FOUR DAYS after Mangalam TV aired a clip of a lewd phone conversation allegedly involving Kerala Transport Minister A K Saseendran, prompting him to resign, an employee of the newly launched Malayalam channel has alleged that the NCP leader was the target of a “trap” laid by the news organisation.
Speaking to The Indian Express, Al-Neema Ashraf, a reporter with Mangalam TV, claimed that senior editors had asked a team of reporters, of which she was a member, to “use any means” to trap the Minister and others on a “list” of five people, including an unnamed woman VIP. She said that she informed the channel on Wednesday about her decision to quit in protest over its “unethical” methods.
Saseendran resigned Sunday, hours after the channel aired the eight-minute clip along with an advisory that the content was not appropriate for children. Chief Minister Pinarayi Vijayan has ordered a judicial probe into the incident.
Ashraf, a 24-year-old post-graduate in journalism from Mahatma Gandhi University in Kottayam, claimed that she had seen “rushes of an interview with Saseendran” conducted by a woman receptionist who was drafted in the team of reporters that was given the list of people to target. Ashraf said this team originally comprised four women reporters and a male reporter, all in their 20s.
“From June 2016, we started working on the channel’s trial run, doing various programmes. That was the time they picked five of us to form an investigation team headed by the CEO Ajith Kumar and two senior editors. In one of our meetings, they gave us a list of officials to target. We were told that the names were potential targets who were vulnerable to getting trapped,” said Ashraf.
“In that meeting, they said that we need to use any means to get exclusive news. Each member was given the names of targets and contact details. We were told that one target is a woman, who would be trapped by the male team member,” said Ashraf.
“Instantly, I opposed the idea but my dissent was ignored. Probably due to my dissent, the other four were given the targets’ details in the same meeting. One of the two editors who briefed us told me that I would be given the task later,” she said.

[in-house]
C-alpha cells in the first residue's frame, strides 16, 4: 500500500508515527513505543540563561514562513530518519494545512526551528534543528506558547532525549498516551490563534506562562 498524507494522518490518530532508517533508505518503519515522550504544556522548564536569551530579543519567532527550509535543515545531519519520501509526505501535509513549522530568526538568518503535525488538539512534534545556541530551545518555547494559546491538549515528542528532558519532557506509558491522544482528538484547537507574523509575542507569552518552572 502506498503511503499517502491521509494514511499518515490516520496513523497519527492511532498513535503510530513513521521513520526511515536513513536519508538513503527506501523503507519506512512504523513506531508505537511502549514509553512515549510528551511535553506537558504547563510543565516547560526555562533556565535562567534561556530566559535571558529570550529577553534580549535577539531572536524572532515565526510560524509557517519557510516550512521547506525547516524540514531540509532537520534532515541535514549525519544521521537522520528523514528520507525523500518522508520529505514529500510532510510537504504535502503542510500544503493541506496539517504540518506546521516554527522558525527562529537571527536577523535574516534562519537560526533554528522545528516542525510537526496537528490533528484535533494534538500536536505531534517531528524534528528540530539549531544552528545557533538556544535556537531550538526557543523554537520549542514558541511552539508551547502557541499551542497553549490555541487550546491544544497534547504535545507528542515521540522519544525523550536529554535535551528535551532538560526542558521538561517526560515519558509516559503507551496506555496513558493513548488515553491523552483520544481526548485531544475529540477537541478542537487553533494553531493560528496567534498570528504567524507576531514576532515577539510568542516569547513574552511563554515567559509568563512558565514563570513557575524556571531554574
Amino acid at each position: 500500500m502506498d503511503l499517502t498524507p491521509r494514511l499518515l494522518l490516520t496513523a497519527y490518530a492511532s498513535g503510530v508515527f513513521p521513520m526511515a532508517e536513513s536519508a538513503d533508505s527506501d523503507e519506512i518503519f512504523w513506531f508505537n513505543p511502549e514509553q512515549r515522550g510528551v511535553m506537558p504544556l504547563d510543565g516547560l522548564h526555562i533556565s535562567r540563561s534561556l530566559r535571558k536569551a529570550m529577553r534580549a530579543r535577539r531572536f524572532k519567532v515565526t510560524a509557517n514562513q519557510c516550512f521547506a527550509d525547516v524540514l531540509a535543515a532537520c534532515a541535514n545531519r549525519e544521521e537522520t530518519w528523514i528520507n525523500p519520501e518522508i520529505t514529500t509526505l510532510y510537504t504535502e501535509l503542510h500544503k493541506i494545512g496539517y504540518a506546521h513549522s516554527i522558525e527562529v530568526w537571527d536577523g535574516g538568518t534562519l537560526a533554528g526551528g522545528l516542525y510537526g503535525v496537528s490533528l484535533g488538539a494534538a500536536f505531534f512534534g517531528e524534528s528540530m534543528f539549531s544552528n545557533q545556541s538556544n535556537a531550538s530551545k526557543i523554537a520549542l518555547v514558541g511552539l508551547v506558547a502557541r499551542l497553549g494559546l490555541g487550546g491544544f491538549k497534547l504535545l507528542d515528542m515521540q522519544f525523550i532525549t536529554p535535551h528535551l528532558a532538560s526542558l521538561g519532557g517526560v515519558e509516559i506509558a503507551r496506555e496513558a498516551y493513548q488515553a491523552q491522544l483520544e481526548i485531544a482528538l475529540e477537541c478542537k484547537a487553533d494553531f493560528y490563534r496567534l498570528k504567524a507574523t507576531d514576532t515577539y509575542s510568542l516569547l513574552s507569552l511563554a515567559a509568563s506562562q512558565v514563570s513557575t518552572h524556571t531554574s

“Within a few months, I saw the rushes of an interview of Saseendran, which was done by this receptionist turned reporter and another team member,” she said, while refusing to reveal the names of others on the team.
“Ever since I disagreed with their methods, I was kept in the dark about the decisions regarding the team. Still, we used to know what was happening. Once, I advised two of the woman reporters in the team to not go for such unethical methods,” said Ashraf.
When contacted by The Indian Express, the channel’s CEO Kumar denied Ashraf’s allegations. Rishi K Manoj, a coordinating editor of the channel, said such a team was never set up. Chief Reporter Jayachandran, alias S Narayanan, said the channel’s journalists did “nothing unethical in our meetings”.
According to Ashraf, what led to her resignation was a report on the front page of a leading Malayalam daily, which suggested that she had laid the “honey trap” for the Minister.
“The news report appeared in the paper and a website saying that it was a woman reporter from Kollam who laid the honey trap with personal details that pointed to me. I started receiving calls from senior colleagues and friends about that report. It was unbearable for me as a journalist to face that allegation. I spent the day crying in my room and decided to resign. I met CEO Kumar, and he asked me whether I was going to create news (against the channel). He requested me to leave the office silently,” Ashraf claimed.
On Wednesday evening, in a brief Facebook post, Ashraf wrote: “I am quitting my job because this is not what I have learnt as a journalist.” Kumar, however, denied that the channel had deployed non-journalists on news assignments and refused to identify the woman who spoke to the Minister.
“We received the tape from a woman. We verified the voice of the Minister and aired it. It is a baseless allegation that we had an investigation team doing honey traps and that we used our staff in such operations. Neema resigned because she got a job in another channel with a huge salary,” he said.
“Whatever it may be, this is not the way a minister should behave with a woman. If the allegations against us are true, let the Minister say it. I am against the idea of targeting any person for a news report and I will cooperate with the judicial probe,” said Kumar.
Manoj, allegedly one of the two seniors who handed out the list of targets, said, “There is no such investigation team. Such meetings were all preparatory as we needed exclusives on corruption and favouritism featuring politicians and VIPs.”
Jayachandran, allegedly the other senior involved, said, “Almost all the reporters who were part of the trial run were youngsters and freshers. When they come and ask for assignments, we give them ideas. But there was no such investigation team. The crime-reporting team headed by Rishi (Manoj) was gathering reports. We did nothing unethical in our meetings.”
The Mangalam clip, meanwhile, has had an impact in unexpected ways, with a woman journalist complaining that she had been insulted by a senior politician who cited Saseendran’s clip.
News 18 channel reporter, Suvi Viswanathan, said that 79-year-old CPI(M) leader and former MP, T K Hamza, refused to be interviewed by her. “Soon after I sought an appointment over phone, he asked me whether I wanted to make him a Saseendran. He asked me to send a male reporter. I clarified that I would be coming with my cameraman, and protested that his remarks were unfair and unwarranted, especially coming from a senior leader. He said his response was because he was a senior leader,” said Viswanathan.
When contacted, Hamza said, “I said that while keeping Saseendran’s experience in mind. How do we trust and meet strangers?”